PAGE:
In its continuing search for new users and ways to connect them, Facebook recently moved to better serve developing countries through its Express Wi-Fi app.
Users can purchase data packs to connect to nearby hotspots in places such as Indonesia, India, Kenya, Nigeria, and Tanzania—countries that don’t always have robust internet infrastructure. The updated Android app, which currently works only in Indonesia and Kenya, enables higher online speeds, and it no longer requires users to reconfigure their phones.
The app-store version of Express Wi-Fi is not only easier to find than the previous manual download, but it also makes it less complicated to find local Wi-Fi hotspots. Before, this required either downloading a slow-loading app from a local telecom, or using a mobile browser to directly access Express Wi-Fi, according to The Verge. However, this access may come at some cost to privacy: according to an April 2018 Business Daily report, the overall Express Wi-Fi service in Kenya has been gathering personal data not just of Facebook users, but also non-users who access the network’s hotspots.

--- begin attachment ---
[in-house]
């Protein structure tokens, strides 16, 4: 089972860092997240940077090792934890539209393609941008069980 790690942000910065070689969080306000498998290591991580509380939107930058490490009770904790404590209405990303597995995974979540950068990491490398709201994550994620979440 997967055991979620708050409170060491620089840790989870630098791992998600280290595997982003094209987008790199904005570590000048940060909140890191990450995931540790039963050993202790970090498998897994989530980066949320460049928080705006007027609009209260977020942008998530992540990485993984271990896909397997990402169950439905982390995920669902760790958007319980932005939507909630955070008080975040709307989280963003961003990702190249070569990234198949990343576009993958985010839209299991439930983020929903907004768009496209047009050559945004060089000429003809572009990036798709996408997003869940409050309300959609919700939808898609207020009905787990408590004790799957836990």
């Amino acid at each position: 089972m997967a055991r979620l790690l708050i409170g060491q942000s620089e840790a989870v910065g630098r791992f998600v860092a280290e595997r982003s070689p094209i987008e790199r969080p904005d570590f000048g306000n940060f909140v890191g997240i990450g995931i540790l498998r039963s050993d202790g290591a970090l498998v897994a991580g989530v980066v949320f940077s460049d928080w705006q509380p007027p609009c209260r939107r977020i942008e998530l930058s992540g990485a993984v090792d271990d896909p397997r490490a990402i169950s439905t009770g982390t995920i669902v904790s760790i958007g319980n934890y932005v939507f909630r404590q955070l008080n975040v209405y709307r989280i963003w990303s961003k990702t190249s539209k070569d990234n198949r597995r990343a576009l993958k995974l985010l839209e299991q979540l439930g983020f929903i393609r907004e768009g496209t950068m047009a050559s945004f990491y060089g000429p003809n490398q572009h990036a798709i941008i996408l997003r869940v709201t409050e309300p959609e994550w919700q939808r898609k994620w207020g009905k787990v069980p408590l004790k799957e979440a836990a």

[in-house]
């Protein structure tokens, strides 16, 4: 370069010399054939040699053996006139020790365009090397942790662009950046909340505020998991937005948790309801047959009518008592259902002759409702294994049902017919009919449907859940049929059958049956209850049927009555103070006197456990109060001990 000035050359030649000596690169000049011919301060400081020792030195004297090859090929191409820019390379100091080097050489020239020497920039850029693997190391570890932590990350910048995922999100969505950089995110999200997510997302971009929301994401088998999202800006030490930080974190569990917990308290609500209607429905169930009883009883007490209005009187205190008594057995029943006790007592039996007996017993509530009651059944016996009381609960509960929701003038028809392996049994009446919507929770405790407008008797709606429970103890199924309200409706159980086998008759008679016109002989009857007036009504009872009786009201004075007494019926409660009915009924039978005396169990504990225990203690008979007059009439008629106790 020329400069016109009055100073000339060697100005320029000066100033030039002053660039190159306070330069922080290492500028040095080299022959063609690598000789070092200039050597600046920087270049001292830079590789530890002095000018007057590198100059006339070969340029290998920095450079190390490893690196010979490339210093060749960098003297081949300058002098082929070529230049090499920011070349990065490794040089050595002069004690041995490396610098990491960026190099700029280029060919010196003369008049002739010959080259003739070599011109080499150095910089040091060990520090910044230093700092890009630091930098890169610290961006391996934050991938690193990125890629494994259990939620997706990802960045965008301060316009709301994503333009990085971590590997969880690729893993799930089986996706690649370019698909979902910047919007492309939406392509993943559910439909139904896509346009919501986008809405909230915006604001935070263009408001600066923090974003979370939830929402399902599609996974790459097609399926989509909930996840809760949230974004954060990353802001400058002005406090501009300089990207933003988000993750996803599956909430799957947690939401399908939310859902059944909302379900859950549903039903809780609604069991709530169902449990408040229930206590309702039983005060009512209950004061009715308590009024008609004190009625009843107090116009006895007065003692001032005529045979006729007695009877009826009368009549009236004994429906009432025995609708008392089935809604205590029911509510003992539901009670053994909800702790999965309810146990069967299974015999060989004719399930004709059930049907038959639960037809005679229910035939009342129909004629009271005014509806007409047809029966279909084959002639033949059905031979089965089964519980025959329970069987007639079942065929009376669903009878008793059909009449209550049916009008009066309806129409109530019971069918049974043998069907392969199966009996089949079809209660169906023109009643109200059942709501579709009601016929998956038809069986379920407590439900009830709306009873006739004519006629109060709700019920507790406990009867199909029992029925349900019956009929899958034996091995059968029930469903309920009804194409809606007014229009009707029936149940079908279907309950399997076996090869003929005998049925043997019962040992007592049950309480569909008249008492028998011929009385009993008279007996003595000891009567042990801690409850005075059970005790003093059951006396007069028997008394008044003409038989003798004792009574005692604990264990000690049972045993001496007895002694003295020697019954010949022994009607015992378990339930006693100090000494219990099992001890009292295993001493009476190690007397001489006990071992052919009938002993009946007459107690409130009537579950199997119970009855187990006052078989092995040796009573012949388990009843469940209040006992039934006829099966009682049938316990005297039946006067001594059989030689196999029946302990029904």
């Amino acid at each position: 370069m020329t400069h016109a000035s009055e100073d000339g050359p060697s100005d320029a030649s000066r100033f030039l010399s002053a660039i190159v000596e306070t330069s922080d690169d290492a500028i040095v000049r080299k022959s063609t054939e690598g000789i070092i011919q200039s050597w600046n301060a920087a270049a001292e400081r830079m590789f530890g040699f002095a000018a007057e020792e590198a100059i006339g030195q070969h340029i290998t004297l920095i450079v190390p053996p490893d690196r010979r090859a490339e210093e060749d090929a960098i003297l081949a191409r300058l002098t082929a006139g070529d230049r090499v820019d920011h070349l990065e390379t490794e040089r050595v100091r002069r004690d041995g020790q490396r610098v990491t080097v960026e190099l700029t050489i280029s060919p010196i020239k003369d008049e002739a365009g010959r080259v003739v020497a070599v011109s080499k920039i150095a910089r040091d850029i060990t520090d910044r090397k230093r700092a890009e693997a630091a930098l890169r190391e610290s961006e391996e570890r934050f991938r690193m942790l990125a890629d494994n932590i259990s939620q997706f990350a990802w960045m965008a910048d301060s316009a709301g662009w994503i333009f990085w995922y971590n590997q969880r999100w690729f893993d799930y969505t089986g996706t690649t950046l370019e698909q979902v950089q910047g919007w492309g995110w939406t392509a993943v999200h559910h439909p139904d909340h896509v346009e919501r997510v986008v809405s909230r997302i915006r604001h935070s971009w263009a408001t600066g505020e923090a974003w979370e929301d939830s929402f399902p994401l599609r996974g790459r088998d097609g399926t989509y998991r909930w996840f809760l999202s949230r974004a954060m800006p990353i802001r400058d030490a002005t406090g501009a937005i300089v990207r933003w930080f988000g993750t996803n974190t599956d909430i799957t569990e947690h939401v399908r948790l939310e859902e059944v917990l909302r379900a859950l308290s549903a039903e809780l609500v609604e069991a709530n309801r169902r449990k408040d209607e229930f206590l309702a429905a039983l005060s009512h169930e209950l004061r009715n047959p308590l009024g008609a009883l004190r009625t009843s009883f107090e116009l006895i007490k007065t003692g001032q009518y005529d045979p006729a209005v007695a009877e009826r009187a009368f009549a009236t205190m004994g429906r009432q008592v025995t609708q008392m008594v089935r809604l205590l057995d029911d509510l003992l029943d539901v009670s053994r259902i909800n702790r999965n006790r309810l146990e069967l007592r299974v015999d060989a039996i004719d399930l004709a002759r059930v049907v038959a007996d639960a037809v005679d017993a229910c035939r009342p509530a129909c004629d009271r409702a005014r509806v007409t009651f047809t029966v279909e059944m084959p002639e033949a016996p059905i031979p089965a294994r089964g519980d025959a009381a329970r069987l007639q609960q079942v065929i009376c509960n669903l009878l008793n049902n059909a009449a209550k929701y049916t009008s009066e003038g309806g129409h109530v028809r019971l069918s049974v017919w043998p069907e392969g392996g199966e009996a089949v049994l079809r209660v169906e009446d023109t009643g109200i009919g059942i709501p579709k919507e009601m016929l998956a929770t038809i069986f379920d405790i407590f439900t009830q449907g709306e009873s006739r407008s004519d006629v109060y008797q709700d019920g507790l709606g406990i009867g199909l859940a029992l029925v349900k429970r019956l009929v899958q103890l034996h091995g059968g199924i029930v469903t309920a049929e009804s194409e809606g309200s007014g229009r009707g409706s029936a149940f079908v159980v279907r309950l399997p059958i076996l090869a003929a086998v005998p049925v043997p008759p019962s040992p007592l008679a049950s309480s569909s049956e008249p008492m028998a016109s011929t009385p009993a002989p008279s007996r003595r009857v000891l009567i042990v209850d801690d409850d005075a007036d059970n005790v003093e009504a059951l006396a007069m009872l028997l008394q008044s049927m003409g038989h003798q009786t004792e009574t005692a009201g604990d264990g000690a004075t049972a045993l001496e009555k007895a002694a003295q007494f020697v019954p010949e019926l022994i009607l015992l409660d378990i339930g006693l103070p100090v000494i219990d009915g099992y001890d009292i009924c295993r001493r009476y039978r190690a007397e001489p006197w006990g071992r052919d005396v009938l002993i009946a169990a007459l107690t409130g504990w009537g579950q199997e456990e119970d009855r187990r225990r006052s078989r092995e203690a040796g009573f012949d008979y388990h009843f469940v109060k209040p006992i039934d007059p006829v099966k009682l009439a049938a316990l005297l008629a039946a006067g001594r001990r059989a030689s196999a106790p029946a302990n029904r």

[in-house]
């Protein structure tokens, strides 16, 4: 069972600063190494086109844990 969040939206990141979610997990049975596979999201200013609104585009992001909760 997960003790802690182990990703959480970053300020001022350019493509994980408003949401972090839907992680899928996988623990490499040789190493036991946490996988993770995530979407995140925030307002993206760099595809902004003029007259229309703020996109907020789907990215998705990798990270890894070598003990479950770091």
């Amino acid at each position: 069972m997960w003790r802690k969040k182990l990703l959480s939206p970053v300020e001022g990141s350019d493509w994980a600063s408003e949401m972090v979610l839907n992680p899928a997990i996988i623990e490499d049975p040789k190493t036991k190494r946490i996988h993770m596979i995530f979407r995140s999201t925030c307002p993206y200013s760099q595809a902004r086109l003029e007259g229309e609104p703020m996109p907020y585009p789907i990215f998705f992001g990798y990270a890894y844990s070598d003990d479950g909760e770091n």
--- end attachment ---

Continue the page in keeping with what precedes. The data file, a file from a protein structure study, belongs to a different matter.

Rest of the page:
This is another potential PR headache for Facebook, after data-mining consultancy Cambridge Analytica was infamously caught repurposing Facebook data to attempt to influence elections in the United States. Cambridge Analytica also reportedly used that data to influence more than 200 other elections across the world—including in several countries where Express Wi-Fi is deployed, according to Kenya’s Daily Nation.
For its part, Facebook claims that the data collected for all hotspot users has to do with providing better service and cleaner accounting. Understandably, some users in affected countries are skeptical. Making online access easier for all seems like a positive goal, but clearly even major platforms have a ways to go when it comes to transparency and trust.